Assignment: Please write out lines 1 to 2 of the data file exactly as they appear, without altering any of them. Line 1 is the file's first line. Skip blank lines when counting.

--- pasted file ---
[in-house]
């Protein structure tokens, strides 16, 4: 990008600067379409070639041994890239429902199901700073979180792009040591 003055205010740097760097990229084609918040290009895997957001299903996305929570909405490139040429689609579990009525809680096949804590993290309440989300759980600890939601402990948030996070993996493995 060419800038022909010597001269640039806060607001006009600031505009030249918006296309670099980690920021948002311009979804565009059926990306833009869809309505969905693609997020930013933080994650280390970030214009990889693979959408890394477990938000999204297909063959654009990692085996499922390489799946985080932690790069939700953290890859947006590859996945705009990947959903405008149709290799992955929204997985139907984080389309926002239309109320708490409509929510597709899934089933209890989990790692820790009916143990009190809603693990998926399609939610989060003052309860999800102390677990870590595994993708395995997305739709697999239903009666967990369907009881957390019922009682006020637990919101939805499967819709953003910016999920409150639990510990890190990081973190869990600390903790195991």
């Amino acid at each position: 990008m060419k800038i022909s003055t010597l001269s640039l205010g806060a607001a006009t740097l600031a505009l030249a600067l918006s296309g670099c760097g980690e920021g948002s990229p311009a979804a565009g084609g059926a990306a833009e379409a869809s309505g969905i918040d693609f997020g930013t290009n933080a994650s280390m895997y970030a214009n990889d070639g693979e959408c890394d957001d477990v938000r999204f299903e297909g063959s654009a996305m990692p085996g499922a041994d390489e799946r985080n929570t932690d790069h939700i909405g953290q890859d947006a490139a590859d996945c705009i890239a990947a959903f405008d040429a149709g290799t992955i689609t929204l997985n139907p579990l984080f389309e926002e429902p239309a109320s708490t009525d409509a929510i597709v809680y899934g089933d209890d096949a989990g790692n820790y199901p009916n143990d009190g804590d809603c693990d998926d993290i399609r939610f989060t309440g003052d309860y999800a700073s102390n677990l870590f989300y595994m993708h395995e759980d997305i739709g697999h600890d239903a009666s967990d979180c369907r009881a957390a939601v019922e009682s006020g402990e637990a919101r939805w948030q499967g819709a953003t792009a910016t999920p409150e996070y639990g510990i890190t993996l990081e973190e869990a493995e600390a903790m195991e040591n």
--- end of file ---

[in-house]
């Protein structure tokens, strides 16, 4: 990008600067379409070639041994890239429902199901700073979180792009040591 003055205010740097760097990229084609918040290009895997957001299903996305929570909405490139040429689609579990009525809680096949804590993290309440989300759980600890939601402990948030996070993996493995 060419800038022909010597001269640039806060607001006009600031505009030249918006296309670099980690920021948002311009979804565009059926990306833009869809309505969905693609997020930013933080994650280390970030214009990889693979959408890394477990938000999204297909063959654009990692085996499922390489799946985080932690790069939700953290890859947006590859996945705009990947959903405008149709290799992955929204997985139907984080389309926002239309109320708490409509929510597709899934089933209890989990790692820790009916143990009190809603693990998926399609939610989060003052309860999800102390677990870590595994993708395995997305739709697999239903009666967990369907009881957390019922009682006020637990919101939805499967819709953003910016999920409150639990510990890190990081973190869990600390903790195991």